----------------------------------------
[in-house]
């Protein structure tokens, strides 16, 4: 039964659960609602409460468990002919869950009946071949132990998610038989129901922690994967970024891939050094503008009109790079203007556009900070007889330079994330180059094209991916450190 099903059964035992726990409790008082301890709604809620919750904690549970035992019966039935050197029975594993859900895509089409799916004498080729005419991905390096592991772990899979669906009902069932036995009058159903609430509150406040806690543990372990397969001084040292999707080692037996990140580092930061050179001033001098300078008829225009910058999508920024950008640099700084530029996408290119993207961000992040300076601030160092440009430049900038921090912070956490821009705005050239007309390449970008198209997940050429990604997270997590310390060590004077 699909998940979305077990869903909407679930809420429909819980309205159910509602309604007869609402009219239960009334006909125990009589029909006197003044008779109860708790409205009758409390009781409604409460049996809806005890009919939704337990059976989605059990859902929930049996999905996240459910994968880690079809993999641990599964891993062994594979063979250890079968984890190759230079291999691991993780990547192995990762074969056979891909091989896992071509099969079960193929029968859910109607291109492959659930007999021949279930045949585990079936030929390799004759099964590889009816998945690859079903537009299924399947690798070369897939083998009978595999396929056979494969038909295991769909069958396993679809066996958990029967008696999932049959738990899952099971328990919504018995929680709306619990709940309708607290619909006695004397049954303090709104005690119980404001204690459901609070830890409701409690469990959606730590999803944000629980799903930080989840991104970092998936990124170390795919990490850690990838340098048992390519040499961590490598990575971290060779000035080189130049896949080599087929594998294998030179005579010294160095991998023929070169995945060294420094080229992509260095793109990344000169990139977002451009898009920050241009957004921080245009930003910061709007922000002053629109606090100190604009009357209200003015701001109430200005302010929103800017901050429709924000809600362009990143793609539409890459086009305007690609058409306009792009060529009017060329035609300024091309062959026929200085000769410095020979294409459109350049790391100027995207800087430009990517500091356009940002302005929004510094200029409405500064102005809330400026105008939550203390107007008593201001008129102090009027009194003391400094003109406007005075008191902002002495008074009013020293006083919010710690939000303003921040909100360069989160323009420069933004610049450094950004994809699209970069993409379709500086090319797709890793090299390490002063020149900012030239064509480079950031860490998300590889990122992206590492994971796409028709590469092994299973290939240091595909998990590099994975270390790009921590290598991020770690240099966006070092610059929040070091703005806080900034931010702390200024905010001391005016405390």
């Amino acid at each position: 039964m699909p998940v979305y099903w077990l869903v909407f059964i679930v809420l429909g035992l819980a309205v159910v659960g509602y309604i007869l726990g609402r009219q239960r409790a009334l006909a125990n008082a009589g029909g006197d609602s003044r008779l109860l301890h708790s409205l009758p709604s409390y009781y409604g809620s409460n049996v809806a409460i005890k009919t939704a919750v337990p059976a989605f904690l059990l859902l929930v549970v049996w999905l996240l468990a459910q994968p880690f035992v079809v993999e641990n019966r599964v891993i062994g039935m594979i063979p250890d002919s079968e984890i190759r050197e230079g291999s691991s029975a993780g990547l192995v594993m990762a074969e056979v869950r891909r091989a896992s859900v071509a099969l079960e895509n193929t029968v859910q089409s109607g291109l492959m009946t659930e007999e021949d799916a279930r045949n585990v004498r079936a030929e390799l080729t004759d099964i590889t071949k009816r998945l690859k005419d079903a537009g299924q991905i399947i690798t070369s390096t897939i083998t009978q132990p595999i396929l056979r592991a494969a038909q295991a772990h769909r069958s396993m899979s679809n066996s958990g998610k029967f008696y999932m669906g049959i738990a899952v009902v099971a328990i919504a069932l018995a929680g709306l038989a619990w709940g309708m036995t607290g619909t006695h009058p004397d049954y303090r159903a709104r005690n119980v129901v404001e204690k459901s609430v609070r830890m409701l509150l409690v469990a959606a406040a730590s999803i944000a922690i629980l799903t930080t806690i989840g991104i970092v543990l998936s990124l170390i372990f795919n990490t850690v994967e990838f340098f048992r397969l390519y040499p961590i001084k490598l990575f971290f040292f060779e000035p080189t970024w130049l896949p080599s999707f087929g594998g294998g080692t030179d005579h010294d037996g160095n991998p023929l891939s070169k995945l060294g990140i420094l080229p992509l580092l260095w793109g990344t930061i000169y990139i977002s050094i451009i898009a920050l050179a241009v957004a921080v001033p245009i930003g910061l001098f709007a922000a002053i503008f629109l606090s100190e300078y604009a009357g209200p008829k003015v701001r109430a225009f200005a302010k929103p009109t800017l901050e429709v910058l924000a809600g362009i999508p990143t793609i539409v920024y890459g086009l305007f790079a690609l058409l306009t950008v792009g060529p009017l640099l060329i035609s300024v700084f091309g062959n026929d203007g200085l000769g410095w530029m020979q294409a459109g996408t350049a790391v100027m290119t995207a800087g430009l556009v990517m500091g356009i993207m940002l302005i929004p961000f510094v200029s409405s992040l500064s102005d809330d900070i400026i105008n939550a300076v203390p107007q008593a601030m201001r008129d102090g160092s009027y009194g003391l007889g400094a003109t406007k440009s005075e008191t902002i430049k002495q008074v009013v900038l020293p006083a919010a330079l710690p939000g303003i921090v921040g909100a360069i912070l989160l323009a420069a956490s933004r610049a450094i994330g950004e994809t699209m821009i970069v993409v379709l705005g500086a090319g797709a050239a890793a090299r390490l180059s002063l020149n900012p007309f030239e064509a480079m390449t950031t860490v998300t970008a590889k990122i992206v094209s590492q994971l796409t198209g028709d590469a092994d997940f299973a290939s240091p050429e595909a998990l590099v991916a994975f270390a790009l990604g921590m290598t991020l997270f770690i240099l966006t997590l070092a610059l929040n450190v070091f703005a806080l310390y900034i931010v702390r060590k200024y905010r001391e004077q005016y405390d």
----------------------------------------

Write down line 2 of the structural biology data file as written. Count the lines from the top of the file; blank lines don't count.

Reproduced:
């Protein structure tokens, strides 16, 4: 039964659960609602409460468990002919869950009946071949132990998610038989129901922690994967970024891939050094503008009109790079203007556009900070007889330079994330180059094209991916450190 099903059964035992726990409790008082301890709604809620919750904690549970035992019966039935050197029975594993859900895509089409799916004498080729005419991905390096592991772990899979669906009902069932036995009058159903609430509150406040806690543990372990397969001084040292999707080692037996990140580092930061050179001033001098300078008829225009910058999508920024950008640099700084530029996408290119993207961000992040300076601030160092440009430049900038921090912070956490821009705005050239007309390449970008198209997940050429990604997270997590310390060590004077 699909998940979305077990869903909407679930809420429909819980309205159910509602309604007869609402009219239960009334006909125990009589029909006197003044008779109860708790409205009758409390009781409604409460049996809806005890009919939704337990059976989605059990859902929930049996999905996240459910994968880690079809993999641990599964891993062994594979063979250890079968984890190759230079291999691991993780990547192995990762074969056979891909091989896992071509099969079960193929029968859910109607291109492959659930007999021949279930045949585990079936030929390799004759099964590889009816998945690859079903537009299924399947690798070369897939083998009978595999396929056979494969038909295991769909069958396993679809066996958990029967008696999932049959738990899952099971328990919504018995929680709306619990709940309708607290619909006695004397049954303090709104005690119980404001204690459901609070830890409701409690469990959606730590999803944000629980799903930080989840991104970092998936990124170390795919990490850690990838340098048992390519040499961590490598990575971290060779000035080189130049896949080599087929594998294998030179005579010294160095991998023929070169995945060294420094080229992509260095793109990344000169990139977002451009898009920050241009957004921080245009930003910061709007922000002053629109606090100190604009009357209200003015701001109430200005302010929103800017901050429709924000809600362009990143793609539409890459086009305007690609058409306009792009060529009017060329035609300024091309062959026929200085000769410095020979294409459109350049790391100027995207800087430009990517500091356009940002302005929004510094200029409405500064102005809330400026105008939550203390107007008593201001008129102090009027009194003391400094003109406007005075008191902002002495008074009013020293006083919010710690939000303003921040909100360069989160323009420069933004610049450094950004994809699209970069993409379709500086090319797709890793090299390490002063020149900012030239064509480079950031860490998300590889990122992206590492994971796409028709590469092994299973290939240091595909998990590099994975270390790009921590290598991020770690240099966006070092610059929040070091703005806080900034931010702390200024905010001391005016405390």